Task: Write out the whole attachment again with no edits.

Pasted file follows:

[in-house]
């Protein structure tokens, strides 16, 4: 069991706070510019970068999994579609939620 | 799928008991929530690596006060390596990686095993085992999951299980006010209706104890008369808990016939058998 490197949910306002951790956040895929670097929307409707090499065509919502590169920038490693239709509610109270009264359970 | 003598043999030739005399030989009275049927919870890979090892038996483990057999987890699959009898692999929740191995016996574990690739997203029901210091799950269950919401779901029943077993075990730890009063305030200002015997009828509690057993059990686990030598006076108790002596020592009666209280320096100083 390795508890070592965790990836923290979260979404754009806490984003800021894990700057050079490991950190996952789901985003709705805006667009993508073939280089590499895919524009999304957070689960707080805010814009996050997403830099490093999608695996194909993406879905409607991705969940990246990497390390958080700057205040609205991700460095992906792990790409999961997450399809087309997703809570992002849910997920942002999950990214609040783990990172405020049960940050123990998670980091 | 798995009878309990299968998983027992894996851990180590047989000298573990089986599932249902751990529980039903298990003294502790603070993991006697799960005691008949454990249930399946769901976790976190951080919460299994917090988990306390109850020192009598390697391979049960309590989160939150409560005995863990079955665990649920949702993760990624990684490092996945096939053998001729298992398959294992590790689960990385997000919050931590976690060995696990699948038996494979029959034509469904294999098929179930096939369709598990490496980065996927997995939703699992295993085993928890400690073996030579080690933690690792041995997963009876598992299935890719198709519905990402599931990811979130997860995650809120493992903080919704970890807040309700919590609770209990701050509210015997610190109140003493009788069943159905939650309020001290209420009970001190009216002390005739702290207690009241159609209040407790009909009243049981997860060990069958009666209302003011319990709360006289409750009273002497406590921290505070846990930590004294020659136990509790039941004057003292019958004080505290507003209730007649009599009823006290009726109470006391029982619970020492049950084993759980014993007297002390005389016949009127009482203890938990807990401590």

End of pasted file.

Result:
[in-house]
């Protein structure tokens, strides 16, 4: 069991706070510019970068999994579609939620 | 799928008991929530690596006060390596990686095993085992999951299980006010209706104890008369808990016939058998 490197949910306002951790956040895929670097929307409707090499065509919502590169920038490693239709509610109270009264359970 | 003598043999030739005399030989009275049927919870890979090892038996483990057999987890699959009898692999929740191995016996574990690739997203029901210091799950269950919401779901029943077993075990730890009063305030200002015997009828509690057993059990686990030598006076108790002596020592009666209280320096100083 390795508890070592965790990836923290979260979404754009806490984003800021894990700057050079490991950190996952789901985003709705805006667009993508073939280089590499895919524009999304957070689960707080805010814009996050997403830099490093999608695996194909993406879905409607991705969940990246990497390390958080700057205040609205991700460095992906792990790409999961997450399809087309997703809570992002849910997920942002999950990214609040783990990172405020049960940050123990998670980091 | 798995009878309990299968998983027992894996851990180590047989000298573990089986599932249902751990529980039903298990003294502790603070993991006697799960005691008949454990249930399946769901976790976190951080919460299994917090988990306390109850020192009598390697391979049960309590989160939150409560005995863990079955665990649920949702993760990624990684490092996945096939053998001729298992398959294992590790689960990385997000919050931590976690060995696990699948038996494979029959034509469904294999098929179930096939369709598990490496980065996927997995939703699992295993085993928890400690073996030579080690933690690792041995997963009876598992299935890719198709519905990402599931990811979130997860995650809120493992903080919704970890807040309700919590609770209990701050509210015997610190109140003493009788069943159905939650309020001290209420009970001190009216002390005739702290207690009241159609209040407790009909009243049981997860060990069958009666209302003011319990709360006289409750009273002497406590921290505070846990930590004294020659136990509790039941004057003292019958004080505290507003209730007649009599009823006290009726109470006391029982619970020492049950084993759980014993007297002390005389016949009127009482203890938990807990401590």